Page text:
Phrase structure rules are a type of rewrite rule used to describe a given language's syntax and are closely associated with the early stages of transformational grammar, being first proposed by Noam Chomsky in 1957.

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Polish language

Polish (język polski or simply polski) is a West Slavic language spoken primarily in Poland and is the native language of the Poles.

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Polypersonal agreement

In linguistics, polypersonal agreement or polypersonalism is the agreement of a verb with more than one of its arguments (usually up to four).

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Portuguese verb conjugation

Portuguese verbs display a high degree of inflection.

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Proto-Indo-European verbs

Proto-Indo-European verbs had a complex system, with verbs categorized according to their aspect: stative, imperfective, or perfective.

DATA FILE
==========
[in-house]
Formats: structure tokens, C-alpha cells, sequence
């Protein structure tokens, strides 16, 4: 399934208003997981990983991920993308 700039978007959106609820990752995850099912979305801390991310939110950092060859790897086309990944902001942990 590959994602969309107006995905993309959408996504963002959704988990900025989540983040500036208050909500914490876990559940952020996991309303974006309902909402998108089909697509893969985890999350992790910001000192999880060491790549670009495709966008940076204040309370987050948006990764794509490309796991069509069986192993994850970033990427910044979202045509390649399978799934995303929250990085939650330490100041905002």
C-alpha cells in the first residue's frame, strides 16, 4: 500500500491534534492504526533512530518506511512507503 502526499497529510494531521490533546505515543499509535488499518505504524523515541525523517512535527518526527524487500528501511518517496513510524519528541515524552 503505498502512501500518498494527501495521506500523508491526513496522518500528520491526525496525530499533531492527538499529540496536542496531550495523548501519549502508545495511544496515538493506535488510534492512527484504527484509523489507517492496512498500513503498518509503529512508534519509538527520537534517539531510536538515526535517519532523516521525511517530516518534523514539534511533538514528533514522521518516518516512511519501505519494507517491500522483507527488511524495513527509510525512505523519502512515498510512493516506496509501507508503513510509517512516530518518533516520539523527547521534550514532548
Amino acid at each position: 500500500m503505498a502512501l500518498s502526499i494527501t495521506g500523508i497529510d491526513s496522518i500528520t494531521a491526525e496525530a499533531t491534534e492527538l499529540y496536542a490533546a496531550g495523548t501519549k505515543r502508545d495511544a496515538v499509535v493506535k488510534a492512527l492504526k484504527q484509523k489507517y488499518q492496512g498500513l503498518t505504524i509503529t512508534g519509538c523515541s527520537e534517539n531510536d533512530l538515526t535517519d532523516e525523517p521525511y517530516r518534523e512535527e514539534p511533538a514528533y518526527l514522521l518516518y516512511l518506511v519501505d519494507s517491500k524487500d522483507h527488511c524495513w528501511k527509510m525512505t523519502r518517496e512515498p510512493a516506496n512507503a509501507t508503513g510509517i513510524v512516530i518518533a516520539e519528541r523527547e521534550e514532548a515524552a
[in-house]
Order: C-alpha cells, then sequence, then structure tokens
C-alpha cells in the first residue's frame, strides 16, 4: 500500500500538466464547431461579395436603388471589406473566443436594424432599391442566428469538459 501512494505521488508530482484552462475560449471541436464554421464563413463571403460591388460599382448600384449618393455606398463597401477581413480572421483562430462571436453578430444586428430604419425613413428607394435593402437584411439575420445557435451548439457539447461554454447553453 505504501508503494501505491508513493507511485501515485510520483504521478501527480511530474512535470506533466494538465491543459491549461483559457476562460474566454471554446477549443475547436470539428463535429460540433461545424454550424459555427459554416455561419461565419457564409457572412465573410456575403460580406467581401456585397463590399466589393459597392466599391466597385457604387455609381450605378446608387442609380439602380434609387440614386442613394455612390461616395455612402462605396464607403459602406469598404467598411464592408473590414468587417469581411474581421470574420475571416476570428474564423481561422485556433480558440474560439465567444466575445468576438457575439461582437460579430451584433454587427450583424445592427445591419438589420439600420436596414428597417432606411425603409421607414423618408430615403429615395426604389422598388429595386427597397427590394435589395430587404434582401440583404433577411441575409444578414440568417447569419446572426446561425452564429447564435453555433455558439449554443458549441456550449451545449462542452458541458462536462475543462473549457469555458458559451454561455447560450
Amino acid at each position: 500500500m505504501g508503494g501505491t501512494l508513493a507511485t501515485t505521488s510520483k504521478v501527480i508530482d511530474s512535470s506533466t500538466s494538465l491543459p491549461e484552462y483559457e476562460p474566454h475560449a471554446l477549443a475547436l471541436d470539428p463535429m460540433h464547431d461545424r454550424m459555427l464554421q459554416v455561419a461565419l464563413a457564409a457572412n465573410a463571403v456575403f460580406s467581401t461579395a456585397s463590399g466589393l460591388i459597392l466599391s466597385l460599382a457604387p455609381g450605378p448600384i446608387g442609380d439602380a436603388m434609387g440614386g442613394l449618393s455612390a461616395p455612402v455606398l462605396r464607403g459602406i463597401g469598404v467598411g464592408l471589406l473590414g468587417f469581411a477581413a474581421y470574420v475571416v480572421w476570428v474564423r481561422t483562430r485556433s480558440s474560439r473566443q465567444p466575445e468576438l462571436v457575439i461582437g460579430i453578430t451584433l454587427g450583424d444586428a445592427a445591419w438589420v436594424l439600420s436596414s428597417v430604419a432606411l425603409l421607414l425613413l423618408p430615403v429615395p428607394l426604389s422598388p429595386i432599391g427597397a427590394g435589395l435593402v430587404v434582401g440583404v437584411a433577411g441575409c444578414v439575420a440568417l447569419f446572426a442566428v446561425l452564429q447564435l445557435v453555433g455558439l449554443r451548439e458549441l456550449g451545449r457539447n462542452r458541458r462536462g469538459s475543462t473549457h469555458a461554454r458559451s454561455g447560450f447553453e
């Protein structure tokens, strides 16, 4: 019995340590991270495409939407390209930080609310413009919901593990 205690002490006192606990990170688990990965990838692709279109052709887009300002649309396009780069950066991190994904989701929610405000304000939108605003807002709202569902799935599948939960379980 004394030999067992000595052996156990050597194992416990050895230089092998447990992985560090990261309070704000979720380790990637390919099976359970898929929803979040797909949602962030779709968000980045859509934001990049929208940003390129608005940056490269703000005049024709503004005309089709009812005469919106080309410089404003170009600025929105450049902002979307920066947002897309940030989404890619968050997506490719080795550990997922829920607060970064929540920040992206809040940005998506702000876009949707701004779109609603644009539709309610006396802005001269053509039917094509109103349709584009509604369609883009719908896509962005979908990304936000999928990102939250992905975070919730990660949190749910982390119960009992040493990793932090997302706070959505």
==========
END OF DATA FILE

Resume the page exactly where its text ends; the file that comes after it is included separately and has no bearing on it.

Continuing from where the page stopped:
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Realis mood

A realis mood (abbreviated) is a grammatical mood which is used principally to indicate that something is a statement of fact; in other words, to express what the speaker considers to be a known state of affairs, as in declarative sentences.

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Relative and absolute tense

Relative tense and absolute tense are distinct possible uses of the grammatical category of tense.

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Relative clause

A relative clause is a kind of subordinate clause that contains the element whose interpretation is provided by an antecedent on which the subordinate clause is grammatically dependent; that is, there is an anaphora relation between the relativized element in the relative clause and antecedent on which it depends.

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Romance languages

The Romance languages (also called Romanic languages or Neo-Latin languages) are the modern languages that began evolving from Vulgar Latin between the sixth and ninth centuries and that form a branch of the Italic languages within the Indo-European language family.